Study: Strong relationships matter when it comes to parenting, sexual orientation does not

Researchers found that -- surprise! -- good parenting is good parenting is good parenting

Published July 16, 2013 9:14PM (EDT)

       (<a href=''>Dubova</a> via <a href=''>Shutterstock</a>)
(Dubova via Shutterstock)

A new study out from the University of Massachusetts Amherst and the University of Virginia reveals that among couples with adopted children, a strong, supportive relationship between parents is a key factor in determining a child's wellbeing -- the couple's sexual orientation is not.

Yes, this is another in a litany of studies that restates a very basic fact: Gay parents are good parents, too.

And yet it bears repeating, as some in the United States (and elsewhere) still view the issue as up for debate.

More on the study from the release (emphasis mine):

For this study, [c0-researchers Rachel H.] Farr and [Charlotte J.] Patterson recruited families from five adoption agencies across the United States. In total, 104 families agreed to participate, 25 headed by lesbian partners, 29 by gay male partners and 50 by heterosexual couples. Their adoptive children had been placed with them at birth or within the first few weeks of life; at the time of the study the children were all around three years old.

Parents were asked to report on the division of child-related labor between them and on factors of their child’s adjustment. They were also observed by researchers who coded their co-parenting behavior during videotaped parent-child play sessions along scales rated for “supportive” and “undermining” interactions, using an established test.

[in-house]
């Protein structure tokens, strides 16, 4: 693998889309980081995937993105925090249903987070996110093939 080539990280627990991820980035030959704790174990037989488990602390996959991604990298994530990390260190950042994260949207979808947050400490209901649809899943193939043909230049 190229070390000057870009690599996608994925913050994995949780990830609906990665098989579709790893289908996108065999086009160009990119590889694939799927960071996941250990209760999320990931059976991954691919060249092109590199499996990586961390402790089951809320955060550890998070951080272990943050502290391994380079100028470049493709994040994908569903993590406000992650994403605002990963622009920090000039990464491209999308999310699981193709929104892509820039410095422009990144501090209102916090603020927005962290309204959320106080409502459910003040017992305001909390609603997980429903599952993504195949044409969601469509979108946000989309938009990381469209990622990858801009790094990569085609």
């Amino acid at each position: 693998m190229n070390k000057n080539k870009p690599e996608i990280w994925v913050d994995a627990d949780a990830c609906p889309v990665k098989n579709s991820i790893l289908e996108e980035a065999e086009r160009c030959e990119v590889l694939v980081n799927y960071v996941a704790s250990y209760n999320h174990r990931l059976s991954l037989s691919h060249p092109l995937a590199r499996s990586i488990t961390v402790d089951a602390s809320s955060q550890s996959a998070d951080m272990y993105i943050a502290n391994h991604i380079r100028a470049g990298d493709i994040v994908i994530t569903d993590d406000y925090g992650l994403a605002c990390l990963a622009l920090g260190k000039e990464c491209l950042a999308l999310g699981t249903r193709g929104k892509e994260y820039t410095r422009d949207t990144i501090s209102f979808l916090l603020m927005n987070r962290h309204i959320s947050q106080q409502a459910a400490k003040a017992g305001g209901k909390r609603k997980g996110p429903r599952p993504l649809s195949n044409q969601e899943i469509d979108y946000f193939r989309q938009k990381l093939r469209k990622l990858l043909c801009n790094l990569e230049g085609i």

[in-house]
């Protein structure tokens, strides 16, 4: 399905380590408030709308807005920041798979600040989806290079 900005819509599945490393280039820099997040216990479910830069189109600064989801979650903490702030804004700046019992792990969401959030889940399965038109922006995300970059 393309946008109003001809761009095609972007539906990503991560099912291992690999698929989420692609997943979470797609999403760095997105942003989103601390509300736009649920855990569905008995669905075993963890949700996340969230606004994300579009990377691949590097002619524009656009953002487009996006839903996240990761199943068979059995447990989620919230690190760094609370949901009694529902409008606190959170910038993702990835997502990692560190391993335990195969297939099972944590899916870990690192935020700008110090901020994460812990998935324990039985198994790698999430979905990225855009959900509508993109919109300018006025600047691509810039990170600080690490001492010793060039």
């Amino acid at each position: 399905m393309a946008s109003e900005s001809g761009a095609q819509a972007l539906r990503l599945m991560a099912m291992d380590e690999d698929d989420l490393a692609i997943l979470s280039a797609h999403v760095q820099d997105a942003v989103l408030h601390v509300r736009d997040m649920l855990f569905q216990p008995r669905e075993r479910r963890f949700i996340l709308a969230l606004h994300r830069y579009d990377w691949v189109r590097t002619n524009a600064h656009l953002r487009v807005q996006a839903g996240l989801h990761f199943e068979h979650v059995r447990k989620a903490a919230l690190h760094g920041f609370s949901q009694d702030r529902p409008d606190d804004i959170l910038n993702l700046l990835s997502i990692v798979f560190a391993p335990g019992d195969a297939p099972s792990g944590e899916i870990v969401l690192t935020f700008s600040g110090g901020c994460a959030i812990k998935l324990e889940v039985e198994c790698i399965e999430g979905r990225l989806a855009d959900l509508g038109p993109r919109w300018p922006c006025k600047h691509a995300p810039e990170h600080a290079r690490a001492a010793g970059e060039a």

The researchers discovered that lesbian and gay couples were more likely to equally share childcare tasks, while heterosexual couples were likely to specialize, with mothers doing more work than fathers in these families. In addition, Farr says, from the videotaped observations of family interactions, “it was clear that other aspects of co-parenting, such as how supportive parents were of each other, or how much they competed, were connected with children’s behavioral problems.”

Farr went on to explain that "parents who were most satisfied with their arrangements with each other" had children with "fewer behavior problems, such as acting out or showing aggressive behavior.” Adding, “It appears that while children are not affected by how parents divide childcare tasks, it definitely does matter how harmonious the parents’ relationships are with each other."

By Katie McDonough

Katie McDonough is Salon's politics writer, focusing on gender, sexuality and reproductive justice. Follow her on Twitter @kmcdonovgh or email her at

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Adoption Children Gay Families Gay Parents Gay Rights Lgbt Families Lgbt Rights Parenting